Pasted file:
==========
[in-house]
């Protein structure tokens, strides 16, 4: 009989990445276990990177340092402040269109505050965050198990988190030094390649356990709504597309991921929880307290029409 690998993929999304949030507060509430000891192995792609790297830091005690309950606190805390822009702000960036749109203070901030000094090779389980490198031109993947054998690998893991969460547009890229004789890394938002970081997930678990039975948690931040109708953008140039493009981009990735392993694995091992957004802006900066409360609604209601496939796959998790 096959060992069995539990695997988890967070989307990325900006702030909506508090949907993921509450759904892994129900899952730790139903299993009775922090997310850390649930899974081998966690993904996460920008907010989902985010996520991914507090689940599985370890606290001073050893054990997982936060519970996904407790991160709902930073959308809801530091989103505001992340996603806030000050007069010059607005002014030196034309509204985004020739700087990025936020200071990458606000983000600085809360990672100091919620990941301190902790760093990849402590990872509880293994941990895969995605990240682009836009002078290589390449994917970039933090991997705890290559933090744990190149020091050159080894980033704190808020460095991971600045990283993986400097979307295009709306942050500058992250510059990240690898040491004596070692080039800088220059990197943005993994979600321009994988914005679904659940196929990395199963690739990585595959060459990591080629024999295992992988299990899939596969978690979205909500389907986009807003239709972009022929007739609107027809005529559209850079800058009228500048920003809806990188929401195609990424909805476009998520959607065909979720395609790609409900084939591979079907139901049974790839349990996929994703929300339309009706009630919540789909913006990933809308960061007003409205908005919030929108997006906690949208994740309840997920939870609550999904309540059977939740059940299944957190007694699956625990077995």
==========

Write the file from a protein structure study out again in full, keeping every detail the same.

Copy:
[in-house]
């Protein structure tokens, strides 16, 4: 009989990445276990990177340092402040269109505050965050198990988190030094390649356990709504597309991921929880307290029409 690998993929999304949030507060509430000891192995792609790297830091005690309950606190805390822009702000960036749109203070901030000094090779389980490198031109993947054998690998893991969460547009890229004789890394938002970081997930678990039975948690931040109708953008140039493009981009990735392993694995091992957004802006900066409360609604209601496939796959998790 096959060992069995539990695997988890967070989307990325900006702030909506508090949907993921509450759904892994129900899952730790139903299993009775922090997310850390649930899974081998966690993904996460920008907010989902985010996520991914507090689940599985370890606290001073050893054990997982936060519970996904407790991160709902930073959308809801530091989103505001992340996603806030000050007069010059607005002014030196034309509204985004020739700087990025936020200071990458606000983000600085809360990672100091919620990941301190902790760093990849402590990872509880293994941990895969995605990240682009836009002078290589390449994917970039933090991997705890290559933090744990190149020091050159080894980033704190808020460095991971600045990283993986400097979307295009709306942050500058992250510059990240690898040491004596070692080039800088220059990197943005993994979600321009994988914005679904659940196929990395199963690739990585595959060459990591080629024999295992992988299990899939596969978690979205909500389907986009807003239709972009022929007739609107027809005529559209850079800058009228500048920003809806990188929401195609990424909805476009998520959607065909979720395609790609409900084939591979079907139901049974790839349990996929994703929300339309009706009630919540789909913006990933809308960061007003409205908005919030929108997006906690949208994740309840997920939870609550999904309540059977939740059940299944957190007694699956625990077995």